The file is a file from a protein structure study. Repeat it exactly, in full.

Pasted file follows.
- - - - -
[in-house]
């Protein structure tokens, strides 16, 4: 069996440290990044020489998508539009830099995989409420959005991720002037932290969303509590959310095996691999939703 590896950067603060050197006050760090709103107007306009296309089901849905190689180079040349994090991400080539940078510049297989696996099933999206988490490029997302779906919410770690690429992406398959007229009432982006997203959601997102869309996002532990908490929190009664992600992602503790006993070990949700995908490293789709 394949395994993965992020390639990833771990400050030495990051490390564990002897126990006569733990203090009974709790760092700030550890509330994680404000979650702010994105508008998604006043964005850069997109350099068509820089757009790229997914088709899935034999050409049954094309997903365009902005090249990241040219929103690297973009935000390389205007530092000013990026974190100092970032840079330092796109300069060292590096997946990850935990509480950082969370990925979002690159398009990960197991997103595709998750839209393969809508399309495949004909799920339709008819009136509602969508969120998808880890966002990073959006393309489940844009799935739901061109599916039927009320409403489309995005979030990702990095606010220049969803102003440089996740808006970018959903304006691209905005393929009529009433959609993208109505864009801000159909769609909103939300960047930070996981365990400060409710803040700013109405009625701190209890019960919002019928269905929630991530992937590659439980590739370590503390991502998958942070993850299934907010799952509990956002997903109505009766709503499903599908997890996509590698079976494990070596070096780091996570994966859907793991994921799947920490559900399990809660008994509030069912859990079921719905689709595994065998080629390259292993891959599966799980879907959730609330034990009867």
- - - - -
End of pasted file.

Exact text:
[in-house]
């Protein structure tokens, strides 16, 4: 069996440290990044020489998508539009830099995989409420959005991720002037932290969303509590959310095996691999939703 590896950067603060050197006050760090709103107007306009296309089901849905190689180079040349994090991400080539940078510049297989696996099933999206988490490029997302779906919410770690690429992406398959007229009432982006997203959601997102869309996002532990908490929190009664992600992602503790006993070990949700995908490293789709 394949395994993965992020390639990833771990400050030495990051490390564990002897126990006569733990203090009974709790760092700030550890509330994680404000979650702010994105508008998604006043964005850069997109350099068509820089757009790229997914088709899935034999050409049954094309997903365009902005090249990241040219929103690297973009935000390389205007530092000013990026974190100092970032840079330092796109300069060292590096997946990850935990509480950082969370990925979002690159398009990960197991997103595709998750839209393969809508399309495949004909799920339709008819009136509602969508969120998808880890966002990073959006393309489940844009799935739901061109599916039927009320409403489309995005979030990702990095606010220049969803102003440089996740808006970018959903304006691209905005393929009529009433959609993208109505864009801000159909769609909103939300960047930070996981365990400060409710803040700013109405009625701190209890019960919002019928269905929630991530992937590659439980590739370590503390991502998958942070993850299934907010799952509990956002997903109505009766709503499903599908997890996509590698079976494990070596070096780091996570994966859907793991994921799947920490559900399990809660008994509030069912859990079921719905689709595994065998080629390259292993891959599966799980879907959730609330034990009867």